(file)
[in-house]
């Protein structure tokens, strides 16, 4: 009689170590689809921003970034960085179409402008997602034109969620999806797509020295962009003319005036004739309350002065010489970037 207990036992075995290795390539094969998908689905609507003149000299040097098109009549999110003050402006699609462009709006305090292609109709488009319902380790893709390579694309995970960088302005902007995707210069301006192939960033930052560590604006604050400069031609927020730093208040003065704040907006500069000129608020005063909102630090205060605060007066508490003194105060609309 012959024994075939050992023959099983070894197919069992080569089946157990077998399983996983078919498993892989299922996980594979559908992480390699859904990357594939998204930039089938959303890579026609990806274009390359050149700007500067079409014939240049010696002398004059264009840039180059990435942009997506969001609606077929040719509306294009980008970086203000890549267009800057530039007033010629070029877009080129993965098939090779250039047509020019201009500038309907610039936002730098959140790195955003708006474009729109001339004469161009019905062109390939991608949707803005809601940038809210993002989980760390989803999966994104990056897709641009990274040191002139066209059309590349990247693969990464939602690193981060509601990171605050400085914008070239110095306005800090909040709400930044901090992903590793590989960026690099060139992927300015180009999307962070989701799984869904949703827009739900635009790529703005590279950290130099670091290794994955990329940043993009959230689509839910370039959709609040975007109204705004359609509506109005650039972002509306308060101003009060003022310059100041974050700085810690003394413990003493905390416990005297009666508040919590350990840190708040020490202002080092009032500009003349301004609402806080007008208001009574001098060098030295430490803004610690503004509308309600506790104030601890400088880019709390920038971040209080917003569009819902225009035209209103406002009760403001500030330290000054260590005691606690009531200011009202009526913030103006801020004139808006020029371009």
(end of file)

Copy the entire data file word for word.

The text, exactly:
[in-house]
């Protein structure tokens, strides 16, 4: 009689170590689809921003970034960085179409402008997602034109969620999806797509020295962009003319005036004739309350002065010489970037 207990036992075995290795390539094969998908689905609507003149000299040097098109009549999110003050402006699609462009709006305090292609109709488009319902380790893709390579694309995970960088302005902007995707210069301006192939960033930052560590604006604050400069031609927020730093208040003065704040907006500069000129608020005063909102630090205060605060007066508490003194105060609309 012959024994075939050992023959099983070894197919069992080569089946157990077998399983996983078919498993892989299922996980594979559908992480390699859904990357594939998204930039089938959303890579026609990806274009390359050149700007500067079409014939240049010696002398004059264009840039180059990435942009997506969001609606077929040719509306294009980008970086203000890549267009800057530039007033010629070029877009080129993965098939090779250039047509020019201009500038309907610039936002730098959140790195955003708006474009729109001339004469161009019905062109390939991608949707803005809601940038809210993002989980760390989803999966994104990056897709641009990274040191002139066209059309590349990247693969990464939602690193981060509601990171605050400085914008070239110095306005800090909040709400930044901090992903590793590989960026690099060139992927300015180009999307962070989701799984869904949703827009739900635009790529703005590279950290130099670091290794994955990329940043993009959230689509839910370039959709609040975007109204705004359609509506109005650039972002509306308060101003009060003022310059100041974050700085810690003394413990003493905390416990005297009666508040919590350990840190708040020490202002080092009032500009003349301004609402806080007008208001009574001098060098030295430490803004610690503004509308309600506790104030601890400088880019709390920038971040209080917003569009819902225009035209209103406002009760403001500030330290000054260590005691606690009531200011009202009526913030103006801020004139808006020029371009």